3 Signs You Could Have Sleep Apnea
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3 Signs You Could Have Sleep Apnea—And Why You Should Address It Now
Your partner says you snore or gasp in your sleep.
When you go to bed, all of your muscles relax, including the air path at the back of your throat. If that path becomes too small or “floppy,” air struggles to get through, Goldberg says. As a result, you may gasp or choke in your sleep. However, unless someone tells you they’ve witnessed this happening, you may be in the dark. Physical signs of interrupted breathing aren’t always something that wakes you up, Goldberg says.
A “floppy” air path can also cause the muscles surrounding it to vibrate, resulting in a snoring sound. It’s another tricky symptom to identify because unless someone tells you, you won’t know that it’s happening. “When we’re asleep, we don’t know what we’re doing, but a witness may say, ‘Boy, that snoring is bad,’” Goldberg says. Keep in mind that snoring isn’t always related to sleep apnea and not everyone who has sleep apnea snores. But if you experience snoring as well as other symptoms on this list, you should speak to your doctor.
You’re always tired.
Deep, REM (rapid eye movement) sleep relaxes your body so you can get the rest you need. But if you stop breathing at night, your body’s emergency responses will push you into a lighter stage of sleep so it can tell your muscles to tighten up and help you breathe. Less time spent in a deep, rejuvenating sleep, means you’ll likely wake up feeling tired and groggy. (This 10-minute trick will wake you up more than caffeine does.) You may also experience irritability, increased hunger, and find it difficult to concentrate.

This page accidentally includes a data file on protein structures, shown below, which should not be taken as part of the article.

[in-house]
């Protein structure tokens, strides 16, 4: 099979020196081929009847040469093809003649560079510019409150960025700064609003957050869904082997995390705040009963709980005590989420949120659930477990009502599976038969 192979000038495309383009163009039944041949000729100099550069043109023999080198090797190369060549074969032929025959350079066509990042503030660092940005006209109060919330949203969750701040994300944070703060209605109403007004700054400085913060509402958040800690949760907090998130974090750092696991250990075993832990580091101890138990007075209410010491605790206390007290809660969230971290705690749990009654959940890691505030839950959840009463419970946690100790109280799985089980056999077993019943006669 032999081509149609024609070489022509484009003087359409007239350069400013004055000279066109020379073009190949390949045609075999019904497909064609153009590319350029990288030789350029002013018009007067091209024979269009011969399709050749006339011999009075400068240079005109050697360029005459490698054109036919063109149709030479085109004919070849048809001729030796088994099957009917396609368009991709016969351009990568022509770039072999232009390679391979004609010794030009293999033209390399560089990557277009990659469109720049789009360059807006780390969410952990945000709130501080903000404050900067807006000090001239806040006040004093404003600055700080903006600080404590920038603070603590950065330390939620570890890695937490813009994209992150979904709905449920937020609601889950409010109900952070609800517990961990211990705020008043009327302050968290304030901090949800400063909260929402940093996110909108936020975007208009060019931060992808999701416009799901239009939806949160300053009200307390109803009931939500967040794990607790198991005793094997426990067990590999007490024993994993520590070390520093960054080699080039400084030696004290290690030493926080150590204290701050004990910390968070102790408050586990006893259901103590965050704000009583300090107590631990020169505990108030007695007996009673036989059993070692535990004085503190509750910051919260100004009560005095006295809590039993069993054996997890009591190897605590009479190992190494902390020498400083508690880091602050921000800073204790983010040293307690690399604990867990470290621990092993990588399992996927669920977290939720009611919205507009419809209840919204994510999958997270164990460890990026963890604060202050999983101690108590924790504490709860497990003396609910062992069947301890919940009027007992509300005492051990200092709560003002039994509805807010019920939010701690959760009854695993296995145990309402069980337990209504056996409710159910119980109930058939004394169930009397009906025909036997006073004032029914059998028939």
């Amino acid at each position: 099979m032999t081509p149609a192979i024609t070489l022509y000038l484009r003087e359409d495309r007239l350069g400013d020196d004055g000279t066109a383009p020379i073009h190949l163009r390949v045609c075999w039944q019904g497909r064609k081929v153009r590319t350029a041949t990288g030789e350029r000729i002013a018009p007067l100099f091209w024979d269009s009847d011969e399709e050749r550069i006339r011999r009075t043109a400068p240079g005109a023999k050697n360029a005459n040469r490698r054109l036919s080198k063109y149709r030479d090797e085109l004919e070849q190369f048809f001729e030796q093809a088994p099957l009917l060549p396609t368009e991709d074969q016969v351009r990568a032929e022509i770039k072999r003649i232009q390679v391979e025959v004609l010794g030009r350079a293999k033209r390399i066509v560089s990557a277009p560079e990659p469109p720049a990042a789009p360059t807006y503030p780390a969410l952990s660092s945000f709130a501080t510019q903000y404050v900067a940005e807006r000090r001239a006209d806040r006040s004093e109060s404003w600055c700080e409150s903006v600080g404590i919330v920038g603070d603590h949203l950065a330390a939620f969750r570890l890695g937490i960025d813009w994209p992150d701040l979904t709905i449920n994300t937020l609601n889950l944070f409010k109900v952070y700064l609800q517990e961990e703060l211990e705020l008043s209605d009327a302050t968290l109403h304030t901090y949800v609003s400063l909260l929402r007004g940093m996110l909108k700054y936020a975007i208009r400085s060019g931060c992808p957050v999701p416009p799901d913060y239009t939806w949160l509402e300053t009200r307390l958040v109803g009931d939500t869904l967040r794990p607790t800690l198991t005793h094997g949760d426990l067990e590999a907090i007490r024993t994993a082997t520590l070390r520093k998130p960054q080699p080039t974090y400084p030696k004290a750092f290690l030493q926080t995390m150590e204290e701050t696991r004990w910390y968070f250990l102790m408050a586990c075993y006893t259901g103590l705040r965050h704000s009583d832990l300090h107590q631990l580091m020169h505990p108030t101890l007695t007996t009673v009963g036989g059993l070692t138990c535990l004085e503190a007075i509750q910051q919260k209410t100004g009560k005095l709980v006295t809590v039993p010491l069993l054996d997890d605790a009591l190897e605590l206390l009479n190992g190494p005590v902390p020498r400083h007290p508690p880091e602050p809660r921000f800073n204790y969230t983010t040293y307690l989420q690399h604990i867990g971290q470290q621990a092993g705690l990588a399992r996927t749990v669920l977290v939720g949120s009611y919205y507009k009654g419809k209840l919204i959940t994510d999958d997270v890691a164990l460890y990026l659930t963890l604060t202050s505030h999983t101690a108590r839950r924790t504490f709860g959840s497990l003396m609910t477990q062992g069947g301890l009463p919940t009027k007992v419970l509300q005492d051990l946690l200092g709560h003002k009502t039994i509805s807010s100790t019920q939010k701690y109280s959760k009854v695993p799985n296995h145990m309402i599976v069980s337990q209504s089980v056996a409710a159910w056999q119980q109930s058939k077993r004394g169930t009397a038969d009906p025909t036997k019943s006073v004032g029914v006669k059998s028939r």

You always wake up to use the bathroom.
While you may just have to lay off the beverages before bedtime, waking up to use the bathroom could be a sign that you have sleep apnea. (These are the 10 other reasons you always have to pee in the middle of the night.) When the body is constantly making an effort to help you breathe, it releases a hormone that can cause increased urination. However, the only way to figure out whether your nighttime bathroom trips are related to sleep apnea is to talk to your doctor.
If you’ve been experiencing some of these symptoms, there’s no need for an emergency trip to the doctor, Goldberg says, but you should voice your concerns next time you have a checkup. Alternatively, you could make an appointment at a sleep center. If your doctor thinks you might have the condition, she’ll either recommend that you sleep under medical observation or use a home testing device to measure your sleep patterns.